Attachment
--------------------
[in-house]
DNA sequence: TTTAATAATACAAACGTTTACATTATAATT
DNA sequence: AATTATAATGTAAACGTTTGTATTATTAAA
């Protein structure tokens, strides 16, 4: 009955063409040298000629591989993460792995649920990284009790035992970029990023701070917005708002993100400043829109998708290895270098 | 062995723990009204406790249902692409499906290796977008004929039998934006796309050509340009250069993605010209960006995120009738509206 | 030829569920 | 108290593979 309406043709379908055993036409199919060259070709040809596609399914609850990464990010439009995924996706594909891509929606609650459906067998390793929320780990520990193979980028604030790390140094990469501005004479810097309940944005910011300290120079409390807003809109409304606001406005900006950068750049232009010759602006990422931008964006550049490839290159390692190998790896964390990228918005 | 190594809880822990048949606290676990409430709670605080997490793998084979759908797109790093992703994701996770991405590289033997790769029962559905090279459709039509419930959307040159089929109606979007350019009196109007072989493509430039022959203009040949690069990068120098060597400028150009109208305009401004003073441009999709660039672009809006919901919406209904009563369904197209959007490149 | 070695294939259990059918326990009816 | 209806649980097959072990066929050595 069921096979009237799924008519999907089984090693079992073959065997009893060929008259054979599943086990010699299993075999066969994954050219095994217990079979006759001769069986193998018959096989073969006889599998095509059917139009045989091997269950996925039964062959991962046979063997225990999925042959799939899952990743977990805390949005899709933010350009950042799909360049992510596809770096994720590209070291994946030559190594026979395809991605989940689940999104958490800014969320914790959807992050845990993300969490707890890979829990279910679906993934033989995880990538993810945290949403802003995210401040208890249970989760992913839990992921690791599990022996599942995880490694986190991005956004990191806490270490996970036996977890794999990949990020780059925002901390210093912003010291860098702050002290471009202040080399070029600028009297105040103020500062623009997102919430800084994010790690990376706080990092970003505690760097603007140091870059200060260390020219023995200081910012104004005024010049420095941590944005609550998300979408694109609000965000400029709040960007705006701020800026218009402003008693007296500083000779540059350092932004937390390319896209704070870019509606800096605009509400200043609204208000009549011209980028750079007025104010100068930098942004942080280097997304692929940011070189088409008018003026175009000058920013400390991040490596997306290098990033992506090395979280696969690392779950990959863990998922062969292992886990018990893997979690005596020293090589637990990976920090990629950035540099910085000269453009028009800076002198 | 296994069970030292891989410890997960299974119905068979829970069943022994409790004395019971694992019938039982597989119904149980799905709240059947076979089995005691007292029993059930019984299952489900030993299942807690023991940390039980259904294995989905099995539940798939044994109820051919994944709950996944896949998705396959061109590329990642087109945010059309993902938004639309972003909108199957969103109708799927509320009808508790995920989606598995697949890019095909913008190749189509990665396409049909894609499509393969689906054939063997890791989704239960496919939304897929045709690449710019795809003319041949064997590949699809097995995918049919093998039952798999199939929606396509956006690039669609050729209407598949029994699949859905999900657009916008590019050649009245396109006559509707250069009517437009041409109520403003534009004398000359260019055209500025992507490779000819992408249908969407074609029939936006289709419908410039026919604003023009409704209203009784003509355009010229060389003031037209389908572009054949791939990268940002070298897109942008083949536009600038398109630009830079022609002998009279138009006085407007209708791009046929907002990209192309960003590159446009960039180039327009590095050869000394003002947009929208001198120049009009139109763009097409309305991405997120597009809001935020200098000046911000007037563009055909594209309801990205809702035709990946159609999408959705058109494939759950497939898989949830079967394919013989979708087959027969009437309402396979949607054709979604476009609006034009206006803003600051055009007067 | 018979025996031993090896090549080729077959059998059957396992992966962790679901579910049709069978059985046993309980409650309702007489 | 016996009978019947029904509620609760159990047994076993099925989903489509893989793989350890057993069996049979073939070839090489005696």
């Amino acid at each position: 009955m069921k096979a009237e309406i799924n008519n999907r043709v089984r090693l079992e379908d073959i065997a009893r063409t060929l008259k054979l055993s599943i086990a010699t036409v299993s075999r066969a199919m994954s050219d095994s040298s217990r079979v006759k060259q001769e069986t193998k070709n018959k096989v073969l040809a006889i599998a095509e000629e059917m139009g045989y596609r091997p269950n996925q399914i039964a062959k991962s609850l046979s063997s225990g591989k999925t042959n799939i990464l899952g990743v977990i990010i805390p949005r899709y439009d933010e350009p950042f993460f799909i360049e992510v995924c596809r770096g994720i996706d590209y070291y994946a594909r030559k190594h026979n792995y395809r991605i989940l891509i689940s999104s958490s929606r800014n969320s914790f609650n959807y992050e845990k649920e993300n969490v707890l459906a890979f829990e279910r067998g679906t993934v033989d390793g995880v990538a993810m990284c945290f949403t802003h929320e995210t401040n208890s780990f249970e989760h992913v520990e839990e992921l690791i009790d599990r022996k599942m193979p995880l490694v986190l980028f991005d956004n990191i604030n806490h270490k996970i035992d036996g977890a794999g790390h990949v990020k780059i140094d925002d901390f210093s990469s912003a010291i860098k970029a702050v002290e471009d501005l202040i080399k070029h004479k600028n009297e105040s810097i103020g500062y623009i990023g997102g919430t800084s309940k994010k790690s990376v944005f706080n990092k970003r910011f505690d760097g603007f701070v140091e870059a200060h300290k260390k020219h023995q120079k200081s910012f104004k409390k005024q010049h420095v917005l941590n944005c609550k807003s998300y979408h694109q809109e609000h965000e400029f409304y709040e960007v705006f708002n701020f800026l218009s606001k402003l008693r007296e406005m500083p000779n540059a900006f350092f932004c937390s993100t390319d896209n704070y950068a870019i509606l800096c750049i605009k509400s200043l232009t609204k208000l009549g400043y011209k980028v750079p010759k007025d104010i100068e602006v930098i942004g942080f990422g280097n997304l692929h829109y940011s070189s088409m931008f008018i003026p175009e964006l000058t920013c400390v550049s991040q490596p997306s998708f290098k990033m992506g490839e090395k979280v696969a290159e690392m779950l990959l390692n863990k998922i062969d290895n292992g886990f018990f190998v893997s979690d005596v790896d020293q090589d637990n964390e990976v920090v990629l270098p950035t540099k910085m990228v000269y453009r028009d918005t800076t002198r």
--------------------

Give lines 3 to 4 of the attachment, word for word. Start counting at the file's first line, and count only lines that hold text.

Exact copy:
DNA sequence: AATTATAATGTAAACGTTTGTATTATTAAA
């Protein structure tokens, strides 16, 4: 009955063409040298000629591989993460792995649920990284009790035992970029990023701070917005708002993100400043829109998708290895270098 | 062995723990009204406790249902692409499906290796977008004929039998934006796309050509340009250069993605010209960006995120009738509206 | 030829569920 | 108290593979 309406043709379908055993036409199919060259070709040809596609399914609850990464990010439009995924996706594909891509929606609650459906067998390793929320780990520990193979980028604030790390140094990469501005004479810097309940944005910011300290120079409390807003809109409304606001406005900006950068750049232009010759602006990422931008964006550049490839290159390692190998790896964390990228918005 | 190594809880822990048949606290676990409430709670605080997490793998084979759908797109790093992703994701996770991405590289033997790769029962559905090279459709039509419930959307040159089929109606979007350019009196109007072989493509430039022959203009040949690069990068120098060597400028150009109208305009401004003073441009999709660039672009809006919901919406209904009563369904197209959007490149 | 070695294939259990059918326990009816 | 209806649980097959072990066929050595 069921096979009237799924008519999907089984090693079992073959065997009893060929008259054979599943086990010699299993075999066969994954050219095994217990079979006759001769069986193998018959096989073969006889599998095509059917139009045989091997269950996925039964062959991962046979063997225990999925042959799939899952990743977990805390949005899709933010350009950042799909360049992510596809770096994720590209070291994946030559190594026979395809991605989940689940999104958490800014969320914790959807992050845990993300969490707890890979829990279910679906993934033989995880990538993810945290949403802003995210401040208890249970989760992913839990992921690791599990022996599942995880490694986190991005956004990191806490270490996970036996977890794999990949990020780059925002901390210093912003010291860098702050002290471009202040080399070029600028009297105040103020500062623009997102919430800084994010790690990376706080990092970003505690760097603007140091870059200060260390020219023995200081910012104004005024010049420095941590944005609550998300979408694109609000965000400029709040960007705006701020800026218009402003008693007296500083000779540059350092932004937390390319896209704070870019509606800096605009509400200043609204208000009549011209980028750079007025104010100068930098942004942080280097997304692929940011070189088409008018003026175009000058920013400390991040490596997306290098990033992506090395979280696969690392779950990959863990998922062969292992886990018990893997979690005596020293090589637990990976920090990629950035540099910085000269453009028009800076002198 | 296994069970030292891989410890997960299974119905068979829970069943022994409790004395019971694992019938039982597989119904149980799905709240059947076979089995005691007292029993059930019984299952489900030993299942807690023991940390039980259904294995989905099995539940798939044994109820051919994944709950996944896949998705396959061109590329990642087109945010059309993902938004639309972003909108199957969103109708799927509320009808508790995920989606598995697949890019095909913008190749189509990665396409049909894609499509393969689906054939063997890791989704239960496919939304897929045709690449710019795809003319041949064997590949699809097995995918049919093998039952798999199939929606396509956006690039669609050729209407598949029994699949859905999900657009916008590019050649009245396109006559509707250069009517437009041409109520403003534009004398000359260019055209500025992507490779000819992408249908969407074609029939936006289709419908410039026919604003023009409704209203009784003509355009010229060389003031037209389908572009054949791939990268940002070298897109942008083949536009600038398109630009830079022609002998009279138009006085407007209708791009046929907002990209192309960003590159446009960039180039327009590095050869000394003002947009929208001198120049009009139109763009097409309305991405997120597009809001935020200098000046911000007037563009055909594209309801990205809702035709990946159609999408959705058109494939759950497939898989949830079967394919013989979708087959027969009437309402396979949607054709979604476009609006034009206006803003600051055009007067 | 018979025996031993090896090549080729077959059998059957396992992966962790679901579910049709069978059985046993309980409650309702007489 | 016996009978019947029904509620609760159990047994076993099925989903489509893989793989350890057993069996049979073939070839090489005696």